Gainsborough brand to be owned Allegion and CSR's products benefit from residential projects

    The US housing sector has been targeted for growth by Reece; Gainsborough Hardware and API Locksmiths sold off to Allegion; CSR believes there is a shift toward residential knock down and builds; Ardex takes a majority stake in DTA; Boral sells off "non-core" business; Portwest completes Huski workwear acquisition; Genuine tradies star on Bostik campaign; and Sika and Saint Gobain come to an agreement.

    Reece expands into US, after 10 year study

    ASX-listed plumbing products company, Reece Group has maintained a cautionary approach as it acquires Texas-based distributor Morsco for AUD1.9 billion including debt.

    Morsco generates annual sales of USD1.72 billion and is being sold by its private equity owner Advent International. It operates 172 branches along 16 states in southern United States, between the east and west coasts. The deal will double the size of the normally conservative Melbourne-based company.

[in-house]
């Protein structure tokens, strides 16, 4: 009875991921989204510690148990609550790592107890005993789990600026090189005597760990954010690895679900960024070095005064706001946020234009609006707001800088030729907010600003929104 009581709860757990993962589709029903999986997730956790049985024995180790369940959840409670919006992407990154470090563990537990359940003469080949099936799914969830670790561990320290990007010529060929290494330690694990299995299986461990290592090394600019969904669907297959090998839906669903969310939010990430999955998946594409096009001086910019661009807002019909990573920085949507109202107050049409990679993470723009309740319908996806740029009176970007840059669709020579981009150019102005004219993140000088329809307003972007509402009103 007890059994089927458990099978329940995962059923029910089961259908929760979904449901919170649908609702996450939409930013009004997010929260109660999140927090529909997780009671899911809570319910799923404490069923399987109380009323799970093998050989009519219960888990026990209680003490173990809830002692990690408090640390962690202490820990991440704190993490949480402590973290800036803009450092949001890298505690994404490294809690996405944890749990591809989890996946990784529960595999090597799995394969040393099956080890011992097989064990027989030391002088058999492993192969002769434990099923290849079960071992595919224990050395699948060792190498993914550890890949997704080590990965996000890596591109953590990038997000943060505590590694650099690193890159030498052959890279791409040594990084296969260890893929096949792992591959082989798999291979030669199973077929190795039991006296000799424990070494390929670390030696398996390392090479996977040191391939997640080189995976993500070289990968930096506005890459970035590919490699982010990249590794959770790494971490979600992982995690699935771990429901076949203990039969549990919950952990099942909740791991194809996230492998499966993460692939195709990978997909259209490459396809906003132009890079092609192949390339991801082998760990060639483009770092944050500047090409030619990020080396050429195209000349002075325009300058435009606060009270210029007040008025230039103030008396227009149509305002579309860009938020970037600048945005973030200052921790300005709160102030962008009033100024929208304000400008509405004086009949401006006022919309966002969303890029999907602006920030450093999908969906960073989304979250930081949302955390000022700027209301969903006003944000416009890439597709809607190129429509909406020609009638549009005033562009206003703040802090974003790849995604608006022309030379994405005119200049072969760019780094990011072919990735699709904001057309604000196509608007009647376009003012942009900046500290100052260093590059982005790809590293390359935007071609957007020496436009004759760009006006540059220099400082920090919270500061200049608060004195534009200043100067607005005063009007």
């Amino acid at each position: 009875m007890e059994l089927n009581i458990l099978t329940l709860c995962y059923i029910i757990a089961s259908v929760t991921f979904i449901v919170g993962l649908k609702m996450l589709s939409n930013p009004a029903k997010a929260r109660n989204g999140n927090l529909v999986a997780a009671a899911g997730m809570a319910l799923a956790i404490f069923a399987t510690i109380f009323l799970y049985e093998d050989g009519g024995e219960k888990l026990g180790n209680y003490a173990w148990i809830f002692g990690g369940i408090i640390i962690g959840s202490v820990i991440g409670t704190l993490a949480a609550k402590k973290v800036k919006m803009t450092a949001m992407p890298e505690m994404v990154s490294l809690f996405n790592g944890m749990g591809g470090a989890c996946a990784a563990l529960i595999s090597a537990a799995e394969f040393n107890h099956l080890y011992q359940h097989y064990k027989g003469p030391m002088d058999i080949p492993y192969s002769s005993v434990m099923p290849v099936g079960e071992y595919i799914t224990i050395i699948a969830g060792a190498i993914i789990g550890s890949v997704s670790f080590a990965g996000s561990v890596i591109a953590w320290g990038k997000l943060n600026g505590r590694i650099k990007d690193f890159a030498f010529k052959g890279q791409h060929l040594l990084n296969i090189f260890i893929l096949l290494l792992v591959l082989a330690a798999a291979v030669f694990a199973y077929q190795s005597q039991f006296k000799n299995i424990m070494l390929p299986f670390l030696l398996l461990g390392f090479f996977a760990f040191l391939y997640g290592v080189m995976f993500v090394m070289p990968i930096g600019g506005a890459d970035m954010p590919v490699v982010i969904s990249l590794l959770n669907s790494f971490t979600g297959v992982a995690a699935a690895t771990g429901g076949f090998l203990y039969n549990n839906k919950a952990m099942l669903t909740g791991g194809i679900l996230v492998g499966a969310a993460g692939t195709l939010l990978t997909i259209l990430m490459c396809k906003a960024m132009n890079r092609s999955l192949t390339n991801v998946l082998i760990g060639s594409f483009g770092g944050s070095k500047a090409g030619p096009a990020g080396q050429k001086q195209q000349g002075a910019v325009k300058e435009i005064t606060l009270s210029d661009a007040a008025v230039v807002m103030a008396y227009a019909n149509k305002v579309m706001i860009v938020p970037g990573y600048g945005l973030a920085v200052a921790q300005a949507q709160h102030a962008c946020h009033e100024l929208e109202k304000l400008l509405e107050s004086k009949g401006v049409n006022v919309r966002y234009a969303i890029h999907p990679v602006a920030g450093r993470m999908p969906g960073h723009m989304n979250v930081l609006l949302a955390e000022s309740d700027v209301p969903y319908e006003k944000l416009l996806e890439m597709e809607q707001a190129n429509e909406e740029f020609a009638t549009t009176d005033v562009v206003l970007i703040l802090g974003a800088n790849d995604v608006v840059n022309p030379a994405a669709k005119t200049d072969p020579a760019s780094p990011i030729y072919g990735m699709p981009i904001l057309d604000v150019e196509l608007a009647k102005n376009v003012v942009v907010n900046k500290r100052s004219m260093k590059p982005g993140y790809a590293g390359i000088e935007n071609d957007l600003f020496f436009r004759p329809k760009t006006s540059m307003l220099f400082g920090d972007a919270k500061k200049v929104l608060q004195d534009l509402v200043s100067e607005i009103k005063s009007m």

This acquisition will give Reece access to what it has identified as the fast growing Sun Belt region which includes Florida, Louisiana, South Carolina and Texas. Reece chief executive Peter Wilson said in a statement:

    It's a market that's forecast to grow at twice the rate of the Australian market and it is currently about eight times the size.

    Reece said the deal will be funded through a combination of cash and debt, adding that it will also raise AUD560 million through a stock offering. The billionaire Wilson family, which owns a majority stake in Reece and is backing the deal, will subscribe to AUD300 million worth of shares in the offering. A bulk of the funding, however, will come from an underwritten USD1.14 billion secured credit facility.